Background: Physicians may receive diagnostic information in different orders, and there is a lack of empirical evidence that the order of presentation may influence clinical reasoning.
Objective: We investigated whether diagnostic accuracy of chest pain cases is influenced by the order of presentation of the history and electrocardiogram (EKG) to cardiology residents.
Methods: We conducted an experimental study during a resident training in 2019. Twelve clinical cases were presented in 2 diagnostic rounds. Residents were randomly allocated to seeing the EKG first (EKGF) or the history first (HF). The mean diagnostic accuracy scores (range 0-1) and confidence level (0-100) in each diagnostic round and time needed to make the diagnosis were evaluated.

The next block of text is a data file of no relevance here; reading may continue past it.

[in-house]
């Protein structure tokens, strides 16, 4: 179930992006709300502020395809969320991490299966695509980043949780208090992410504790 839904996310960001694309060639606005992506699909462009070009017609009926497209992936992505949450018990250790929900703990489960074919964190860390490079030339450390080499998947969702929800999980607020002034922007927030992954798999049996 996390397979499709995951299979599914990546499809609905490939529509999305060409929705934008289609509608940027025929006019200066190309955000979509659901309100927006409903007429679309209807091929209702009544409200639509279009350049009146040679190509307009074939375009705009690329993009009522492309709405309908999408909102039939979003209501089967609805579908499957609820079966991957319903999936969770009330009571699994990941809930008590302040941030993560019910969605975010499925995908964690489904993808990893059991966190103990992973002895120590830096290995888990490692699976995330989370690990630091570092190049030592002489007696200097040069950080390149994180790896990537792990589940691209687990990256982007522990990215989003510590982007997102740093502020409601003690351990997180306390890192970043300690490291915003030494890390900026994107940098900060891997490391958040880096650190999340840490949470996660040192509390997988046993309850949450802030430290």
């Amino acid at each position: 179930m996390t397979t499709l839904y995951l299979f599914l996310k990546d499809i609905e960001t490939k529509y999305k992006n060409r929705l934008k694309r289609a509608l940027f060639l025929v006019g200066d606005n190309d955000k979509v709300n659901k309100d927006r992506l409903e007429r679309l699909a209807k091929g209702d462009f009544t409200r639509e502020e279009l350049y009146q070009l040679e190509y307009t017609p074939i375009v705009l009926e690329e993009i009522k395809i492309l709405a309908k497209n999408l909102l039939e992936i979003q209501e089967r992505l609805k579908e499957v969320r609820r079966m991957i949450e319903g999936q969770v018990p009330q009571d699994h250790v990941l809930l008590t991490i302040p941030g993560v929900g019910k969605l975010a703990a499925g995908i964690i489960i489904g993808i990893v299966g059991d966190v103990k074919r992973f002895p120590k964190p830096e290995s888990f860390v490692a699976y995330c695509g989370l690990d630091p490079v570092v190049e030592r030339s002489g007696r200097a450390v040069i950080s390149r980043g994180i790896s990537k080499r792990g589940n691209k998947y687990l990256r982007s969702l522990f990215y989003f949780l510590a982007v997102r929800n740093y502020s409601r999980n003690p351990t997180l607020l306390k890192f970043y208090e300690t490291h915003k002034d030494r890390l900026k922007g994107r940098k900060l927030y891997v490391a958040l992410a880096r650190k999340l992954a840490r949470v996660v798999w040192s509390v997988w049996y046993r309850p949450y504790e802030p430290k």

Results: The final diagnostic accuracy was higher than the initial in both groups. After the first round, diagnostic accuracy was higher in HF (n=24) than in EKGF (n=28). Time taken to judge the history was comparable in both groups. Time taken to judge the EKG was shorter in HF (40±11 vs 64±13 seconds; P<.01). Time invested in the second round was significantly correlated with changing the initial diagnosis. A significant difference was observed in confidence ratings after the initial diagnosis, with EKGF reporting less confidence relative to HF.
Conclusions: The order in which history and EKG are presented influences the clinical reasoning process.
- Chest Pain/diagnosis
- Internship and Residency